Life after deathIn a recent broadcast of the U.S. morning news and talk show Today, radiation oncologist Dr. Jeffrey Long discussed his new book, Evidence of the Afterlife: the Science of Near-Death Experience, and argued that his research provides convincing evidence of the existence of an afterlife. Stories of near-death experiences, he explained, are so consistent and predictable that consciousness probably does continue to exist in another dimension after the brain dies. If Long is correct in his claim, the current scientific paradigm on the relationship between the body and the mind would require extensive changes.

What makes near-death experiences (NDEs) such convincing evidence of life after death, Long says, is the fact that they are so consistent across age groups and cultures. Long cites nine "lines of evidence" to confirm the reality of NDEs. One of these lines of evidence is the claim that people who have been blind since birth gain the ability to see during their near-death experience. These visual impressions, he points out, are not fragmentary or incoherent, but complete and well-ordered they are also similar to visual impressions that other people have in other near-death experiences. In addition, he said, the NDEs of children under the age of 5 are "absolutely identical" to those of older children and adults.

Many mainstream scientists have disputed these claims. One opposing argument, called the "dying brain hypothesis", comes from psychologist Dr. Susan Blackmore. Paraphrasing Blackmore, Christian apologist Dinesh D'Souza sums up her hypothesis in his book Life After Death: the Evidence. According to the hypothesis, while the brain deteriorates, it continues to generate images in an attempt to reconstruct a convincing reality based on memory patterns. For Blackmore, the dark tunnel with the bright light at the end results from the constriction of the visual pathway; chemicals such as endorphins and other opiates, which are released under stress, explain the feelings of joy, peace, and love; finally, the tunnel and lights together are the result of hallucinations created by an oxygen-deprived brain cortex. In addition, states the hypothesis, the sense of being out-of-body results from a breakdown in the sense of the body's location, the life review is a consequence of the brain's memory systems trying to assemble themselves as they fail, and images of deceased relatives are the result of these same struggles within the memory systems. Finally, the sense of timelessness is created by a self that has abandoned all conventional and familiar notions of time and space (p. 71).

Others have challenged these explanations, offering further support of research such as that conducted by Long. According to Dr. Sam Parnia in his book What Happens When We Die, Blackmore's claim that the visions are created by an oxygen-deprived brain cannot adequately explain all NDEs. The reason for this is that many people experience NDEs immediately before a violent physical injury, so the NDE's visions cannot possibly result from oxygen deprivation occurring after an injury. For example, some people who have been in car accidents report having NDEs immediately before the actual collision, thus oxygen-deprivation resulting from the collision cannot explain such visions. In addition, some people who are terminally, but not critically, ill have had NDEs, and oxygen deprivation is not occurring in these people. Conversely, Parnia notes, patients suffering from oxygen deprivation do not experience NDEs (pp. 19-21). So oxygen deprivation probably does not explain the visions which characterize NDEs.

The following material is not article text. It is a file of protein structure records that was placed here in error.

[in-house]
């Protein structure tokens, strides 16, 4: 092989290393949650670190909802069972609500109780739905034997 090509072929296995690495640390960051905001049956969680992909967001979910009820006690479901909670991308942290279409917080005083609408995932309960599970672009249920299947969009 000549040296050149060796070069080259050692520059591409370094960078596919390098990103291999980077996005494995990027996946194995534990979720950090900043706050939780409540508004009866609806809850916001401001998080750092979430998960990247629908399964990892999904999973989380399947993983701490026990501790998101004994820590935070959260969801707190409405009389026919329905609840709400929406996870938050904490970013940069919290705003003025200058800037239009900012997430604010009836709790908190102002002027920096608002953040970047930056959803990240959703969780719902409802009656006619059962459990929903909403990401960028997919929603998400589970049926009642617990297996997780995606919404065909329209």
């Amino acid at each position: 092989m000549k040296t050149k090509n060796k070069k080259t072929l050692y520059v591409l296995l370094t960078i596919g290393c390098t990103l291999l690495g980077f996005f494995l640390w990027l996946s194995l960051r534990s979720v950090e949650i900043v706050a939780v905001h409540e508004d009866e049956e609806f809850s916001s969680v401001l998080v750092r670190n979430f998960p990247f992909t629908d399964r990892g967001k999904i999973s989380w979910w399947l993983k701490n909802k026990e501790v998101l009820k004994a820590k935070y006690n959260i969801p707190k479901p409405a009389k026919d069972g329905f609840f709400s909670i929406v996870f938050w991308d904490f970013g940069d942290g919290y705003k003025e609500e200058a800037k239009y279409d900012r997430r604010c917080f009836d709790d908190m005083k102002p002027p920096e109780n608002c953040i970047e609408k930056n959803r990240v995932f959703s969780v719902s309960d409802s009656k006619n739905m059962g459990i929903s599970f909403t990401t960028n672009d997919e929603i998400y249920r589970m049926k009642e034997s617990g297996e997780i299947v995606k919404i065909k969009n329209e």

D'Souza gives his two cents' in response to Blackmore's hypothesis. While Blackmore acknowledges the similarity of NDEs, she attributes this similarity to the fact that everybody has a similar brain, similar hormones, and a similar nervous system. However, D'Souza points out that if the consistency of NDEs results from the physiological similarities of human beings, then everybody would be having NDEs when they die. But they do not. In addition, he argues, dying brains typically produce disorientation and faded, incoherent memories, unlike the lucidity and vividness of typical NDEs. So perhaps Long is correct in attributing the consistency of NDEs to an actual, external phenomenon, and not to physiological mechanisms. In addition, D'Souza states,

If NDEs are the result of a dying brain, then a breakdown of mental faculties has already taken place; but most people who report near-death experiences are living normal lives. So how have their brains reversed the dissolution and gotten all their normal perceptual faculties back? Blackmore has very little to say about any of this.

Finally, D'Souza explains, Blackmore's hypothesis about a dying brain does not explain how clinically dead people can know about things that seem to occur outside their range of perception. For example, how can a dead woman somebody whose brain shows no activity know exactly what the doctors are saying, word-for-word, if these experiences are the result of a brain that is still in the process of dying (p. 72)? Blackmore, he points out, has had nothing to say in response to this except to say that she does not believe the patients are dead when they are having these experiences she believes their brains are still dying; however, doctors such as cardiologist Pim van Lommel routinely confirm in hospital records that these patients did not have any brain activity when they had these experiences.

If true, the claims of researchers such as Long would have enormous implications for our

current understanding of the relationship between the brain and consciousness. Perhaps consciousness is not an epiphenomenon of the brain; rather, the brain may serve as a sort of transceiver for consciousness, somewhat like a radio. The brain becomes a piece of hardware, and the information it receives, the software. When the station is changed, the reception becomes distorted, but the performance itself being broadcast from the concert hall remains intact.